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 The Theatreguide.London Review

Scenes From An Execution
Lyttelton Theatre  Autumn-Winter 2012

It's easy to summarise Howard Barker's 1985 drama: in Renaissance Italy a woman artist is commissioned to paint a mural-sized tribute to a military victory but creates a realistic depiction of the horrors of war instead. 

From that, and the playwright's reputation as a political writer, you can deduce that the play will raise questions of artistic freedom, feminism, war and both political repression and political expediency. 

All those debates are there in the play, presented as eloquently and thought-provokingly as you could wish. But you might not guess that the characters will be more complex and human than is typical of thesis-driven drama, nor that there is a degree of earthy humour to the play, so that the theoretical and political issues frequently take a back seat to the personal stories. 

Barker's artist Galactia is the finest painter in Venice, and she knows it. She's also dedicated, antiwar, unbending, personally slovenly, uninhibitedly sexual and almost deliberately self-destructive. She knows her painting won't be accepted, and wears that as a badge of honour, as if creating acceptable art would be a failure and an act of cowardice. She's also frequently very funny. 

It takes an actress of some power to carry all that without lapsing into cuteness or stridency, and this role is one more triumph for the seemingly unstoppable Fiona Shaw, who uses her gangly physicality, her rich intelligence and her willingness to expose herself (literally as well as emotionally) to create a multi-dimensional, frequently self-contradictory, but always believable and sympathetic portrait. 

Her Galactia can be fired up by her artistic vision, fence verbally with her patrons and critics, coolly dismiss supporters, welcome destruction, panic under arrest and be easily distracted by her lust for her lover, all as part of the same character who we recognise and accept even as, realistically, we're never fully able to understand.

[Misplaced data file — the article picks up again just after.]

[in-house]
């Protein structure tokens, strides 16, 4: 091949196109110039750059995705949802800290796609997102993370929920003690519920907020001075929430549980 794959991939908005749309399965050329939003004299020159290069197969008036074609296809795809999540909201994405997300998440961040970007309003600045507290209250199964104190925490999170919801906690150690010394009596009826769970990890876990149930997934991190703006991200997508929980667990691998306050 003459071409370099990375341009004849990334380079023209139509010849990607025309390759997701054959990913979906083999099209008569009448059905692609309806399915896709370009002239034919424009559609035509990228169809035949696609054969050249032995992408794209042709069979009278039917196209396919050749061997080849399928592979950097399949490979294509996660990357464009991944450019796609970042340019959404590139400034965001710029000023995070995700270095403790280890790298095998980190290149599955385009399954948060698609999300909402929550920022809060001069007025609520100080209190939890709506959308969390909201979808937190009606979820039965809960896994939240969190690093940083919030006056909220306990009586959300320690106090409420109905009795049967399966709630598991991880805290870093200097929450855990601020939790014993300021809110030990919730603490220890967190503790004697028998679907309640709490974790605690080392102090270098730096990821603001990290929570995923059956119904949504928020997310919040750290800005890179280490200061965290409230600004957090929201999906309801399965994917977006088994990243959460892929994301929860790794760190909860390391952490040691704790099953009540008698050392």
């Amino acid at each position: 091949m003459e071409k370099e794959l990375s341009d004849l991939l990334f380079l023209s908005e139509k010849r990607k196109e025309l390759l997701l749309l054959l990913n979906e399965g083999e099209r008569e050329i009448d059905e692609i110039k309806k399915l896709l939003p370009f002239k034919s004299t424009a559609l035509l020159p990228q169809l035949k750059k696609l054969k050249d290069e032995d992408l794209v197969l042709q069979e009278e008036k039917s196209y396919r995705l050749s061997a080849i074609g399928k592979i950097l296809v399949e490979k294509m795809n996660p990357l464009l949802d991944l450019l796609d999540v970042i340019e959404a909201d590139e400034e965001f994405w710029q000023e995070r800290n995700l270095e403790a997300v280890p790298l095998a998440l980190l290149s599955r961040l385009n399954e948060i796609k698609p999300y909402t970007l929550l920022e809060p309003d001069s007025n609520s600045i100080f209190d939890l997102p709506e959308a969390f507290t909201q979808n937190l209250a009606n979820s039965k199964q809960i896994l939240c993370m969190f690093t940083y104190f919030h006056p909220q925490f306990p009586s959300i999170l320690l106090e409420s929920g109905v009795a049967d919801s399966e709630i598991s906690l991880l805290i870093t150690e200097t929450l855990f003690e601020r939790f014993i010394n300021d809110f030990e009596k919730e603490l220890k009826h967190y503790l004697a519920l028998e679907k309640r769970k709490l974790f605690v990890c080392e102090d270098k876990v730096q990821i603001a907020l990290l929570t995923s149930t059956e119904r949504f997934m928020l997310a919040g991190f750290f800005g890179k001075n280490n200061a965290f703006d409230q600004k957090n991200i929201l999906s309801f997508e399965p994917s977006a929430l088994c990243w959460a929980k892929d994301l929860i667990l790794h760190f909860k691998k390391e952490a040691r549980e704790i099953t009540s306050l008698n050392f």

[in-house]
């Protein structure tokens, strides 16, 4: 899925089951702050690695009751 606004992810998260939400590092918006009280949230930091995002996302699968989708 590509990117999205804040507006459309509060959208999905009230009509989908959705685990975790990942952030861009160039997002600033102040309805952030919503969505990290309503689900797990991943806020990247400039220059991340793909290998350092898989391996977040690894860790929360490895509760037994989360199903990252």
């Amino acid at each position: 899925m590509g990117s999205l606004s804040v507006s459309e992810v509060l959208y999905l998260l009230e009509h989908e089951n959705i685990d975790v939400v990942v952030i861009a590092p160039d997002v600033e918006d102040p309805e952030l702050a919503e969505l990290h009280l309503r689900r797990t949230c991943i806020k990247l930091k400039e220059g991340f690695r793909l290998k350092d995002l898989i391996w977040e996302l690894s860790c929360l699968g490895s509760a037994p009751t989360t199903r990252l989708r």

But this is not a one-woman show. Tim McInnerny makes the Doge, the political figure who commissions the painting, into a Salieri figure, a man with just enough artistic sensibility to recognise genius when he sees it and to know, to his pain, that he doesn't have it. 

As a politician he knows what kind of civic art he must get from the artist, but as a man he knows that what she's going to produce will be infinitely better even though he will have to reject it and punish her. McInnerny makes what could be a foolish comic figure into a character of depth and sensitivity, insuring that the debate and the play are not one-sided. 

There's solid support from Jamie Ballard as Galactia's lover and competing (and inferior) artist, William Chubb as a Cardinal who is what the Doge would be without the qualities Barker and McInnerny give him, and Phoebe Nicholls as a sympathetic but practical art critic. 

Barker interestingly fiddles with time in the play, giving the characters moments of more twentieth- than sixteenth-century sensibility and introducing anachronistic figures like that female art critic, and director Tom Cairns and designer Hildegard Bechtler build on this with sets and costumes that deliberately wander between Renaissance, modern and something in between.

Gerald Berkowitz

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Review of Scenes From An Execution - National Theatre 2012 

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